The British Road Sign

Is there a better example of human-centered design than the road sign?  The Design Museum has recently added the UK road sign design to its collection recognising it as a classic.

The standardisation and consistency of design means that we all understand them

They are remarkably effective at transmitting the necessary information in the often short time that a driver had before they pass it.


The brilliance, when the design was first developed in the 1950s, was recognising that the designers need to understand people and how they would process the information.  The research around reading distances and clarity hadn't been done, so the design had to be developed by trial and error...but critically informed by prototyping and testing.  They recognised, for example, that the mix of upper and lower case was critical in readability.

Ultimately they have succeeded as a design to the extent that we no longer notice their quality and therefore have hardly changed over the years. As long as they are put in the right place which is another story.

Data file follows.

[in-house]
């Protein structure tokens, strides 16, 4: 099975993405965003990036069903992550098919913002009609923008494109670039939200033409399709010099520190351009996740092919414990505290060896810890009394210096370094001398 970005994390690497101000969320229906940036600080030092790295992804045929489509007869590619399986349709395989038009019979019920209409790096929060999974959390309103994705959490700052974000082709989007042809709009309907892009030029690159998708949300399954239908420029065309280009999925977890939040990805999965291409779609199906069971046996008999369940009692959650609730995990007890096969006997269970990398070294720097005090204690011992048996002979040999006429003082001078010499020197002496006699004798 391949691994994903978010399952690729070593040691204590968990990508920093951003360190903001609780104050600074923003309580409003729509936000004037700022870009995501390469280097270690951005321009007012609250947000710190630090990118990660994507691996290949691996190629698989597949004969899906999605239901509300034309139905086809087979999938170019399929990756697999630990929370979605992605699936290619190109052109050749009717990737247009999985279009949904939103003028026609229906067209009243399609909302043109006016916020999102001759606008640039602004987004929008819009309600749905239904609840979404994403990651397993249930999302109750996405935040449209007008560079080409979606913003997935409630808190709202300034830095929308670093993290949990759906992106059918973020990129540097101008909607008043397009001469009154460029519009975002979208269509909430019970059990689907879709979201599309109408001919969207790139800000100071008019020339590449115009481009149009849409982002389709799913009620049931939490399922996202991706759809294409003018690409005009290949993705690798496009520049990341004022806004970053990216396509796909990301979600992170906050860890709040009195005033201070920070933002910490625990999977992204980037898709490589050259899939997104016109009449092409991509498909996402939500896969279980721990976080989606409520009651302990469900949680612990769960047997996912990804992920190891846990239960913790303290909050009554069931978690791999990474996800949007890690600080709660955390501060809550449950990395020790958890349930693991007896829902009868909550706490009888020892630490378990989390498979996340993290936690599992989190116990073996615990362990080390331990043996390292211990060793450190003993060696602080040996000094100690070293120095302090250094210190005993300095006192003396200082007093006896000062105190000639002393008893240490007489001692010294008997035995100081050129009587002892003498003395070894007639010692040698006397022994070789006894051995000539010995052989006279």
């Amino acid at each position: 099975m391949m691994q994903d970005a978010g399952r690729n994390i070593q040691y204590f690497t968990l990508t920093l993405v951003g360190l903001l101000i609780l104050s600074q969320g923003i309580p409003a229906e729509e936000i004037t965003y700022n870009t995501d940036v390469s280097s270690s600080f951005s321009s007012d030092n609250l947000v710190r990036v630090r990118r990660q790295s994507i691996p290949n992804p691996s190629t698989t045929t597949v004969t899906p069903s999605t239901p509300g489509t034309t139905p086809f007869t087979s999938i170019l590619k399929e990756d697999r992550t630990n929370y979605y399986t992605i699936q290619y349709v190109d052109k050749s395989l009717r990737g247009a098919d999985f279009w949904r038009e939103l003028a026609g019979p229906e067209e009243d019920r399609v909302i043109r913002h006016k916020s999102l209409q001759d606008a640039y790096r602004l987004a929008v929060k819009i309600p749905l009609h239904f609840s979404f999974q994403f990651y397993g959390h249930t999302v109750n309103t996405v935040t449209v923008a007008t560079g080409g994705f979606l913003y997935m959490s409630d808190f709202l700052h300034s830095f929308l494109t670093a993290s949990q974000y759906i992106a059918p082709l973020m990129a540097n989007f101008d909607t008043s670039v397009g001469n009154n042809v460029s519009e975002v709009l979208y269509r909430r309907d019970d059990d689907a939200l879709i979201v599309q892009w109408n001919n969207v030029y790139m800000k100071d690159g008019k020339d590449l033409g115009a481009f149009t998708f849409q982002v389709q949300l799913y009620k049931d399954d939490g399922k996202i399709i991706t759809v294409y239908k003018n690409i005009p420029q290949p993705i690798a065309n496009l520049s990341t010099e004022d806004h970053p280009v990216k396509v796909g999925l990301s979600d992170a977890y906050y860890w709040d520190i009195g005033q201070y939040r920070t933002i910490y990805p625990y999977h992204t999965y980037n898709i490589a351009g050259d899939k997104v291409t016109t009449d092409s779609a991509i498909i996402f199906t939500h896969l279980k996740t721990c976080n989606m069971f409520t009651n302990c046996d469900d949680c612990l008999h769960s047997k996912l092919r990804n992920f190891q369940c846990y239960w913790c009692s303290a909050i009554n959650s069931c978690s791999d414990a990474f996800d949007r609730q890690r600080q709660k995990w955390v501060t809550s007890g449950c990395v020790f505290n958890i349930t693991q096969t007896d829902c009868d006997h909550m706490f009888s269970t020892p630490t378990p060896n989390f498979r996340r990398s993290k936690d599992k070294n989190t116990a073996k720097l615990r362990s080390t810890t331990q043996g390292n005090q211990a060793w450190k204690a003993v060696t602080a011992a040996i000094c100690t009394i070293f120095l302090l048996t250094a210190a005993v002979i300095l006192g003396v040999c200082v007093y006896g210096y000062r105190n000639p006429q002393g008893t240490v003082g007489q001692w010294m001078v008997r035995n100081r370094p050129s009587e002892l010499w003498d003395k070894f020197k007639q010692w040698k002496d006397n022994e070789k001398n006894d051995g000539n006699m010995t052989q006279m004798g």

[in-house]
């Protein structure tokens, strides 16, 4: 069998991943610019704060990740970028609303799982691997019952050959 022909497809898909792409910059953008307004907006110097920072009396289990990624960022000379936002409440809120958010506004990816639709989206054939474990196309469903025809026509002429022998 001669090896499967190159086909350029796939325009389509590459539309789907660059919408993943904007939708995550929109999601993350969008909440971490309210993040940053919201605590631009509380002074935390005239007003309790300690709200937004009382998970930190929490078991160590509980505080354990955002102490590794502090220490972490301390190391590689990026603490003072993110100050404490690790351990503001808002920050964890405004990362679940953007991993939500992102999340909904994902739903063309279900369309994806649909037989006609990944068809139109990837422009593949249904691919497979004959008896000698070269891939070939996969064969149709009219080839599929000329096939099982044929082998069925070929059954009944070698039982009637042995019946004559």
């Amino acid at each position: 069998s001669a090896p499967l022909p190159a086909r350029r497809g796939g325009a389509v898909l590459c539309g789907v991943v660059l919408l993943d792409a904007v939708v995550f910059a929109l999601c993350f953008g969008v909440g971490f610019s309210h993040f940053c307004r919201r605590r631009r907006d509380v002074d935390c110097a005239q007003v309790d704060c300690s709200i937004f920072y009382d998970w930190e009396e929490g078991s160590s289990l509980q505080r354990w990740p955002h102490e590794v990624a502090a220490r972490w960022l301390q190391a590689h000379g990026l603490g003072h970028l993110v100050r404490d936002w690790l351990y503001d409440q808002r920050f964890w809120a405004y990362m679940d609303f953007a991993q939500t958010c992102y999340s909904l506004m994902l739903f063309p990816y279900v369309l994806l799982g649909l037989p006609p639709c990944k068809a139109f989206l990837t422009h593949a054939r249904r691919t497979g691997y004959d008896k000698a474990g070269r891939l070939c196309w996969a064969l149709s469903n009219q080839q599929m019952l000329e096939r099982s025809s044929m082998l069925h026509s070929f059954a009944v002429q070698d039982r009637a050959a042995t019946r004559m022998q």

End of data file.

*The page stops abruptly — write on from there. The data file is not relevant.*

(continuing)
http://www.bbc.co.uk/news/magazine-15990443

Labels: , , ,

DESIGN AND THE HUMAN FACTOR: The British Road Sign

Thursday, 22 December 2011

The British Road Sign

Is there a better example of human-centered design than the road sign?  The Design Museum has recently added the UK road sign design to its collection recognising it as a classic.

The standardisation and consistency of design means that we all understand them

They are remarkably effective at transmitting the necessary information in the often short time that a driver had before they pass it.


The brilliance, when the design was first developed in the 1950s, was recognising that the designers need to understand people and how they would process the information.  The research around reading distances and clarity hadn't been done, so the design had to be developed by trial and error...but critically informed by prototyping and testing.  They recognised, for example, that the mix of upper and lower case was critical in readability.

Ultimately they have succeeded as a design to the extent that we no longer notice their quality and therefore have hardly changed over the years. As long as they are put in the right place which is another story.

http://www.bbc.co.uk/news/magazine-15990443

Labels: , , ,

0 Comments:

Post a Comment

Subscribe to Post Comments [Atom]

Links to this post:

Create a Link

<< Home